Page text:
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On 26 Nov 2019 at 14:55 UTC, I logged into my server that hosts my web­site to per­form a sim­ple main­te­nance ac­tiv­ity. Merely three min­utes later, at 14:58 UTC, the do­main name susam.in used to host this web­site was trans­ferred to an­other reg­is­trant with­out any au­tho­riza­tion by me or with­out any no­ti­fi­ca­tion sent to me. Since the DNS re­sults for this do­main name was cached on my sys­tem, I was un­aware of this is­sue at that time. It would take me three days to re­al­ize that I had lost con­trol of the do­main name I had been us­ing for my web­site for the last 12 years. This blog post doc­u­ments when this hap­pened, how this hap­pened, and what it took to re­gain con­trol of this do­main name.

On 29 Nov 2019 at 19:00 UTC, when I vis­ited my web­site hosted at https://​susam.in/, I found that a zero-byte file was be­ing served at this URL. My web­site was miss­ing. In fact, the do­main name re­solved to an IPv4 ad­dress I was un­fa­mil­iar with. It did not re­solve to the ad­dress of my Linode server any­more.

I checked the WHOIS records for this do­main name. To my as­ton­ish­ment, I found that I was no longer the reg­is­trant of this do­main. An en­tity named The Verden Public Prosecutor’s Office was the new reg­is­trant of this do­main. The WHOIS records showed that the do­main name was trans­ferred to this or­ga­ni­za­tion on 26 Nov 2019 at 14:58 UTC, merely three min­utes af­ter I had per­formed my main­te­nance ac­tiv­ity on the same day. Here is a snip­pet of the WHOIS records that I found:

Domain Name: susam.in

Registry Domain ID: D2514002-IN

Registrar WHOIS Server:

Registrar URL:

Updated Date: 2019-11-26T14:58:00Z

Creation Date: 2007-05-15T07:19:26Z

Registry Expiry Date: 2020-05-15T07:19:26Z

Registrar: NIXI Special Projects

Registrar IANA ID: 700066

Registrar Abuse Contact Email:

Registrar Abuse Contact Phone:

Domain Status: client­Trans­fer­Pro­hib­ited http://​www.icann.org/​epp#client­Trans­fer­Pro­hib­ited

Domain Status: server­Re­new­Pro­hib­ited http://​www.icann.org/​epp#server­Re­new­Pro­hib­ited

Domain Status: serverDeletePro­hib­ited http://​www.icann.org/​epp#serverDeletePro­hib­ited

Domain Status: serverUp­datePro­hib­ited http://​www.icann.org/​epp#serverUp­datePro­hib­ited

Domain Status: server­Trans­fer­Pro­hib­ited http://​www.icann.org/​epp#server­Trans­fer­Pro­hib­ited

Registry Registrant ID:

Registrant Name:

Registrant Organization: The Verden Public Prosecutor’s Office

Registrant Street:

Registrant Street:

Registrant Street:

Registrant City:

Registrant State/Province: Niedersachsen

Name Server: sc-c.sink­hole.shad­owserver.org

Name Server: sc-d.sink­hole.shad­owserver.org

Name Server: sc-a.sink­hole.shad­owserver.org

Name Server: sc-b.sink­hole.shad­owserver.org

The el­lip­sis de­notes some records I have omit­ted for the sake of brevity. There were three things that stood out in these records:

The reg­is­trar was changed from eNom, Inc. to NIXI Special Projects.

The reg­is­trant was changed from Susam Pal to The Verden Public

Prosecutor’s Office.

The name servers were changed from Linode’s servers to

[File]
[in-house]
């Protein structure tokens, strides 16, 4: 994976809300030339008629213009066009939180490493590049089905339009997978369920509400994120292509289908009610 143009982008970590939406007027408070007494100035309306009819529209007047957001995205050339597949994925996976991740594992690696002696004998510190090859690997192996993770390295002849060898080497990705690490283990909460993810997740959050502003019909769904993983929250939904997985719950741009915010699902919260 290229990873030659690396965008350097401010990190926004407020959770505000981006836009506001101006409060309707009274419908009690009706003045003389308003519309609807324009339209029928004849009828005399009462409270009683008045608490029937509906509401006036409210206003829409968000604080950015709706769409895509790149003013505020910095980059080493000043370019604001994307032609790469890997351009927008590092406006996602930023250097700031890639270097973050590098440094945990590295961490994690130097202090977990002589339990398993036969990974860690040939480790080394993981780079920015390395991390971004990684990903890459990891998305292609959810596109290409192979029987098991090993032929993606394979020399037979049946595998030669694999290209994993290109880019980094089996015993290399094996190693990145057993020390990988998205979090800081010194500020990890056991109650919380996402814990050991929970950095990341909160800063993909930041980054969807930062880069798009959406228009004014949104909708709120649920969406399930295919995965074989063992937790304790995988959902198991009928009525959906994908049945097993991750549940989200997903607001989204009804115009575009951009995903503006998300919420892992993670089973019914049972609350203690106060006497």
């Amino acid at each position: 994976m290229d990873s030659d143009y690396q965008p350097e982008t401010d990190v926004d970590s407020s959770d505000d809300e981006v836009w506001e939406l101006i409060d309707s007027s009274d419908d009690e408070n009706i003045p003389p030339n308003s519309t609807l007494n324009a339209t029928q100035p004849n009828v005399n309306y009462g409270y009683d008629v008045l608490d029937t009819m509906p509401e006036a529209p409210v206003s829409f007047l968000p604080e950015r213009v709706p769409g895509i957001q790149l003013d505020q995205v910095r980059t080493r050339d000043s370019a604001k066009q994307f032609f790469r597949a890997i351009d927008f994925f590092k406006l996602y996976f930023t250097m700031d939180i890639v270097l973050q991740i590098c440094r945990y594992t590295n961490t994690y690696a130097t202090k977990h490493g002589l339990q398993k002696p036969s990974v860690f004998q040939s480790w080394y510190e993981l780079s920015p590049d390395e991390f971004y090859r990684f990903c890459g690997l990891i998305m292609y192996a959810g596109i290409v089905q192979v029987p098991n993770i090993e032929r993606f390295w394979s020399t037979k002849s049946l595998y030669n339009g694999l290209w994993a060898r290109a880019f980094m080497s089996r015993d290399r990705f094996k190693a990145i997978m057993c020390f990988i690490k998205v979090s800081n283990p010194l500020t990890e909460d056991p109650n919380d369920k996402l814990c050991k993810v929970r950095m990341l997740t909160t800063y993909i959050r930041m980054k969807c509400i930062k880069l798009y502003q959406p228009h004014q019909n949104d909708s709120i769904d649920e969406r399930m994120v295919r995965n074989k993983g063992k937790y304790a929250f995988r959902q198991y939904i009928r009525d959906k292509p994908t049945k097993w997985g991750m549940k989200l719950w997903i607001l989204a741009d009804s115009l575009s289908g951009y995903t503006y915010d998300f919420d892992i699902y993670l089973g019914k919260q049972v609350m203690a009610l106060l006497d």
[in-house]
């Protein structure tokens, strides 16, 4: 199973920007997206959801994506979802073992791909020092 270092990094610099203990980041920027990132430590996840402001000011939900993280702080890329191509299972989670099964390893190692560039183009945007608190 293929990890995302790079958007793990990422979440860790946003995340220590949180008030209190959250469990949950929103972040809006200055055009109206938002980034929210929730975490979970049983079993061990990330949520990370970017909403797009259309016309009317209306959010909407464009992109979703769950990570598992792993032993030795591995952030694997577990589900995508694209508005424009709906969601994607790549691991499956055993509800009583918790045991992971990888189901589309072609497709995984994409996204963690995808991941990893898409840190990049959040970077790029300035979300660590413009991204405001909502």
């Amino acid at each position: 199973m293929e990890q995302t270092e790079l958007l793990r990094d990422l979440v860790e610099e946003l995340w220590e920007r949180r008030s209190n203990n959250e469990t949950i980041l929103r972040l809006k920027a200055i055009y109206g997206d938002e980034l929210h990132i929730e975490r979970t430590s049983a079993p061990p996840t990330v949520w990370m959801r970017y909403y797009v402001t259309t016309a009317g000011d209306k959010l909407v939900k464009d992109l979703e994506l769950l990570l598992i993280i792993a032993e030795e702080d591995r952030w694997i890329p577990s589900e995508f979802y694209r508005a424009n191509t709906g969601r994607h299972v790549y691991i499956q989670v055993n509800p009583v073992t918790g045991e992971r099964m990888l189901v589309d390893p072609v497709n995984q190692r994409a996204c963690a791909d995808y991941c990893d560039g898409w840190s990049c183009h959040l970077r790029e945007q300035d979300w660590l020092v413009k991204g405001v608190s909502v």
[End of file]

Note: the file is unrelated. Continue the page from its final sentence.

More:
Shadowserver’s sink­holes.

On search­ing more about the new reg­is­trant on the web, I re­al­ized that it was a German crim­i­nal jus­tice body that was in­volved in the take­down of the Avalanche

mal­ware-host­ing net­work. It took a four-year con­certed ef­fort by INTERPOL, Europol, the Shadowserver Foundation, Eurojust, the Luneberg Police, and sev­eral other in­ter­na­tional or­ga­ni­za­tions to fi­nally de­stroy the Avalanche bot­net on 30 Nov 2016. In this list of or­ga­ni­za­tions, one name caught my at­ten­tion im­me­di­ately: The Shadowserver Foundation. The WHOIS name server records pointed to Shadowserver’s sink­holes.

The fact that the do­main name was trans­ferred to an­other or­ga­ni­za­tion merely three min­utes af­ter I had per­formed a sim­ple main­te­nance ac­tiv­ity got me wor­ried. Was the do­main name hi­jacked? Did my main­te­nance ac­tiv­ity on the server have any­thing to do with it? What kind of at­tack one might have pulled off to hi­jack the do­main name? I checked all the logs and there was no ev­i­dence that any­one other than me had logged into the server or ex­e­cuted any com­mands or code on it. Further, a do­main name trans­fer usu­ally in­volves email no­ti­fi­ca­tion and au­tho­riza­tion. None of that had hap­pened. It in­creas­ingly looked like that the three minute in­ter­val be­tween the main­te­nance ac­tiv­ity and the do­main name trans­fer was merely a co­in­ci­dence.

More ques­tions sprang up as I thought about it. The Avalanche bot­net was de­stroyed in 2016. What has that got to do with the do­main name be­ing trans­ferred in 2019? Did my server some­how be­come part of the Avalanche bot­net? My server ran a min­i­mal in­stal­la­tion of the lat­est Debian GNU/Linux sys­tem. It was al­ways kept up-to-date to min­i­mize the risk of mal­ware in­fec­tion or se­cu­rity breach. It hosted a sta­tic web­site com­posed of sta­tic HTML files served with Nginx. I found no ev­i­dence of unau­tho­rized ac­cess of my server while in­spect­ing the logs. I could not find any mal­ware on the sys­tem.

The pres­ence of Shadowserver sink­hole name servers in the WHOIS records was a good clue. Sinkholing of a do­main name can be done both mal­i­cously as well as con­struc­tively. In this case, it looked like the Shadowserver Foundation in­tended to sink­hole the do­main name con­struc­tively, so that any mal­ware client try­ing to con­nect to my server ne­far­i­ously would end up con­nect­ing to a sink­hole ad­dress in­stead. My do­main name was sink­holed! The ques­tion now was: Why was it sink­holed?